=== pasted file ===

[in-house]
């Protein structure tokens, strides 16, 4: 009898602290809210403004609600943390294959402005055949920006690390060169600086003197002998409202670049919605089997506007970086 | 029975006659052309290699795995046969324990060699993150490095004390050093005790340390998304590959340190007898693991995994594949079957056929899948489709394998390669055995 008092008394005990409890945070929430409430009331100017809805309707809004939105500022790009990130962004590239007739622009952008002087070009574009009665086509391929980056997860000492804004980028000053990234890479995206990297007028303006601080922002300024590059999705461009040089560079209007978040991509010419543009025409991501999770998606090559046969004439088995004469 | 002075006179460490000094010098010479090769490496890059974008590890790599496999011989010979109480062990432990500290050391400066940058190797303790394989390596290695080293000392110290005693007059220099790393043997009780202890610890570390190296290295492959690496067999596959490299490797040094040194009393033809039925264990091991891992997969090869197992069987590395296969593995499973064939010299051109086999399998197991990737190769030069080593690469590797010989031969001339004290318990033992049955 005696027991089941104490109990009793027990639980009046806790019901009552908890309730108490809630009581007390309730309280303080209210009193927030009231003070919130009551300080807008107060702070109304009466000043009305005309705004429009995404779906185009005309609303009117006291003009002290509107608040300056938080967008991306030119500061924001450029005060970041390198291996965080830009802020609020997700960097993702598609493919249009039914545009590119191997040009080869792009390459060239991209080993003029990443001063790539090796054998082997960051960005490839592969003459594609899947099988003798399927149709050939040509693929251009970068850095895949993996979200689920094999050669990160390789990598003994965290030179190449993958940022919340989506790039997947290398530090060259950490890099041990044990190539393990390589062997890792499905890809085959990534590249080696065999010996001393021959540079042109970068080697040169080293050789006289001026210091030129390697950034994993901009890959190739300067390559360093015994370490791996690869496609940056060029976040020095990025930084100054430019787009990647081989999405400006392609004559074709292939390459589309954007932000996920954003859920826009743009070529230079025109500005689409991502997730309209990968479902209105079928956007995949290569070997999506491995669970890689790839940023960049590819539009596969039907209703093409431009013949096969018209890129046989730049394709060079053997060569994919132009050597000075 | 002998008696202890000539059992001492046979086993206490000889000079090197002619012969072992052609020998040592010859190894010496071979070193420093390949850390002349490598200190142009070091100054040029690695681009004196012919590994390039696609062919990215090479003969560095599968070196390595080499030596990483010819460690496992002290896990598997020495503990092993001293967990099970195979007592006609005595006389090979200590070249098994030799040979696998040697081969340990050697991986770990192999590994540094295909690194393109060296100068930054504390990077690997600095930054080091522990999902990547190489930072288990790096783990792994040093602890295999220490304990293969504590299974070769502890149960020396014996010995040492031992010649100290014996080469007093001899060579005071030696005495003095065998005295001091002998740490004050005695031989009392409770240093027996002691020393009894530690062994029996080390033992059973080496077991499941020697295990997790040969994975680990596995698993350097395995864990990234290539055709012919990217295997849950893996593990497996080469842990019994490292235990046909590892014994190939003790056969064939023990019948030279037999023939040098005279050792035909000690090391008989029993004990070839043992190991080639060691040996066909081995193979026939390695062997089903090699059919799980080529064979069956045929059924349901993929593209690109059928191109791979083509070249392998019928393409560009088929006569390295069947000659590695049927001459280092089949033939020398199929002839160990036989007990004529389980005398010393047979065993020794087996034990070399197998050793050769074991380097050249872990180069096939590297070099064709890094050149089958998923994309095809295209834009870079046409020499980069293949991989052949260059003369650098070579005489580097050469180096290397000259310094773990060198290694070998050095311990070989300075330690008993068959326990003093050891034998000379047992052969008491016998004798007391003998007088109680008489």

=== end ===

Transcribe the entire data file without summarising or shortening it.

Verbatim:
[in-house]
């Protein structure tokens, strides 16, 4: 009898602290809210403004609600943390294959402005055949920006690390060169600086003197002998409202670049919605089997506007970086 | 029975006659052309290699795995046969324990060699993150490095004390050093005790340390998304590959340190007898693991995994594949079957056929899948489709394998390669055995 008092008394005990409890945070929430409430009331100017809805309707809004939105500022790009990130962004590239007739622009952008002087070009574009009665086509391929980056997860000492804004980028000053990234890479995206990297007028303006601080922002300024590059999705461009040089560079209007978040991509010419543009025409991501999770998606090559046969004439088995004469 | 002075006179460490000094010098010479090769490496890059974008590890790599496999011989010979109480062990432990500290050391400066940058190797303790394989390596290695080293000392110290005693007059220099790393043997009780202890610890570390190296290295492959690496067999596959490299490797040094040194009393033809039925264990091991891992997969090869197992069987590395296969593995499973064939010299051109086999399998197991990737190769030069080593690469590797010989031969001339004290318990033992049955 005696027991089941104490109990009793027990639980009046806790019901009552908890309730108490809630009581007390309730309280303080209210009193927030009231003070919130009551300080807008107060702070109304009466000043009305005309705004429009995404779906185009005309609303009117006291003009002290509107608040300056938080967008991306030119500061924001450029005060970041390198291996965080830009802020609020997700960097993702598609493919249009039914545009590119191997040009080869792009390459060239991209080993003029990443001063790539090796054998082997960051960005490839592969003459594609899947099988003798399927149709050939040509693929251009970068850095895949993996979200689920094999050669990160390789990598003994965290030179190449993958940022919340989506790039997947290398530090060259950490890099041990044990190539393990390589062997890792499905890809085959990534590249080696065999010996001393021959540079042109970068080697040169080293050789006289001026210091030129390697950034994993901009890959190739300067390559360093015994370490791996690869496609940056060029976040020095990025930084100054430019787009990647081989999405400006392609004559074709292939390459589309954007932000996920954003859920826009743009070529230079025109500005689409991502997730309209990968479902209105079928956007995949290569070997999506491995669970890689790839940023960049590819539009596969039907209703093409431009013949096969018209890129046989730049394709060079053997060569994919132009050597000075 | 002998008696202890000539059992001492046979086993206490000889000079090197002619012969072992052609020998040592010859190894010496071979070193420093390949850390002349490598200190142009070091100054040029690695681009004196012919590994390039696609062919990215090479003969560095599968070196390595080499030596990483010819460690496992002290896990598997020495503990092993001293967990099970195979007592006609005595006389090979200590070249098994030799040979696998040697081969340990050697991986770990192999590994540094295909690194393109060296100068930054504390990077690997600095930054080091522990999902990547190489930072288990790096783990792994040093602890295999220490304990293969504590299974070769502890149960020396014996010995040492031992010649100290014996080469007093001899060579005071030696005495003095065998005295001091002998740490004050005695031989009392409770240093027996002691020393009894530690062994029996080390033992059973080496077991499941020697295990997790040969994975680990596995698993350097395995864990990234290539055709012919990217295997849950893996593990497996080469842990019994490292235990046909590892014994190939003790056969064939023990019948030279037999023939040098005279050792035909000690090391008989029993004990070839043992190991080639060691040996066909081995193979026939390695062997089903090699059919799980080529064979069956045929059924349901993929593209690109059928191109791979083509070249392998019928393409560009088929006569390295069947000659590695049927001459280092089949033939020398199929002839160990036989007990004529389980005398010393047979065993020794087996034990070399197998050793050769074991380097050249872990180069096939590297070099064709890094050149089958998923994309095809295209834009870079046409020499980069293949991989052949260059003369650098070579005489580097050469180096290397000259310094773990060198290694070998050095311990070989300075330690008993068959326990003093050891034998000379047992052969008491016998004798007391003998007088109680008489």